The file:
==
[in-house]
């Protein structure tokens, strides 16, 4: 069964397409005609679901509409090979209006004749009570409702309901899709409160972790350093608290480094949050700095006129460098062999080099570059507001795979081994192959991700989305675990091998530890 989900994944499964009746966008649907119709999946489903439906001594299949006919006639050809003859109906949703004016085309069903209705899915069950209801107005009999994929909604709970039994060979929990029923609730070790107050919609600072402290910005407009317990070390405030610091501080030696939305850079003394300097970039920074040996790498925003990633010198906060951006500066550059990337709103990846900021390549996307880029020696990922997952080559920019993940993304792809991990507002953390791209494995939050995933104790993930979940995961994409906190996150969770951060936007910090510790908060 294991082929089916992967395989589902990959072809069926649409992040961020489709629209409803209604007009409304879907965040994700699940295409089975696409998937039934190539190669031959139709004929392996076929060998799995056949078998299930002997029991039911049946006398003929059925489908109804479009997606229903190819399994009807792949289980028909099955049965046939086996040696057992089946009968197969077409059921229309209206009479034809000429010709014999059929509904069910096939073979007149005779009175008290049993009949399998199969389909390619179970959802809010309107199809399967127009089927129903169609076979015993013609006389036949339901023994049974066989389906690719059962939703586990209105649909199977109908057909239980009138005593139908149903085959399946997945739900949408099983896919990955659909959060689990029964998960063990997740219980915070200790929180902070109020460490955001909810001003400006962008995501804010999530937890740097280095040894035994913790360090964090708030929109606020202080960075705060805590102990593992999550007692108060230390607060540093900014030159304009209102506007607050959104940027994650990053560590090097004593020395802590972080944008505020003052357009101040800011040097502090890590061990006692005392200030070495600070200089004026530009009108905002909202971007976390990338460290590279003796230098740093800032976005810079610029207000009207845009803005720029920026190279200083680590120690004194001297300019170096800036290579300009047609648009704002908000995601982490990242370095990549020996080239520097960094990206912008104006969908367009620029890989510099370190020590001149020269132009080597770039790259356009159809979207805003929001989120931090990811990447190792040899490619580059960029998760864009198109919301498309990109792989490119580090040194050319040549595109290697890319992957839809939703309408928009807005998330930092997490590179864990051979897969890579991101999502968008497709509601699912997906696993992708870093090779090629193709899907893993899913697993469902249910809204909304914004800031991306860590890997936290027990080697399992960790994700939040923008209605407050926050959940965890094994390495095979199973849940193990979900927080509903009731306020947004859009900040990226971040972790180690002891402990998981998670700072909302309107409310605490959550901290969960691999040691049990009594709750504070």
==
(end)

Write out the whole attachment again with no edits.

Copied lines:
[in-house]
């Protein structure tokens, strides 16, 4: 069964397409005609679901509409090979209006004749009570409702309901899709409160972790350093608290480094949050700095006129460098062999080099570059507001795979081994192959991700989305675990091998530890 989900994944499964009746966008649907119709999946489903439906001594299949006919006639050809003859109906949703004016085309069903209705899915069950209801107005009999994929909604709970039994060979929990029923609730070790107050919609600072402290910005407009317990070390405030610091501080030696939305850079003394300097970039920074040996790498925003990633010198906060951006500066550059990337709103990846900021390549996307880029020696990922997952080559920019993940993304792809991990507002953390791209494995939050995933104790993930979940995961994409906190996150969770951060936007910090510790908060 294991082929089916992967395989589902990959072809069926649409992040961020489709629209409803209604007009409304879907965040994700699940295409089975696409998937039934190539190669031959139709004929392996076929060998799995056949078998299930002997029991039911049946006398003929059925489908109804479009997606229903190819399994009807792949289980028909099955049965046939086996040696057992089946009968197969077409059921229309209206009479034809000429010709014999059929509904069910096939073979007149005779009175008290049993009949399998199969389909390619179970959802809010309107199809399967127009089927129903169609076979015993013609006389036949339901023994049974066989389906690719059962939703586990209105649909199977109908057909239980009138005593139908149903085959399946997945739900949408099983896919990955659909959060689990029964998960063990997740219980915070200790929180902070109020460490955001909810001003400006962008995501804010999530937890740097280095040894035994913790360090964090708030929109606020202080960075705060805590102990593992999550007692108060230390607060540093900014030159304009209102506007607050959104940027994650990053560590090097004593020395802590972080944008505020003052357009101040800011040097502090890590061990006692005392200030070495600070200089004026530009009108905002909202971007976390990338460290590279003796230098740093800032976005810079610029207000009207845009803005720029920026190279200083680590120690004194001297300019170096800036290579300009047609648009704002908000995601982490990242370095990549020996080239520097960094990206912008104006969908367009620029890989510099370190020590001149020269132009080597770039790259356009159809979207805003929001989120931090990811990447190792040899490619580059960029998760864009198109919301498309990109792989490119580090040194050319040549595109290697890319992957839809939703309408928009807005998330930092997490590179864990051979897969890579991101999502968008497709509601699912997906696993992708870093090779090629193709899907893993899913697993469902249910809204909304914004800031991306860590890997936290027990080697399992960790994700939040923008209605407050926050959940965890094994390495095979199973849940193990979900927080509903009731306020947004859009900040990226971040972790180690002891402990998981998670700072909302309107409310605490959550901290969960691999040691049990009594709750504070």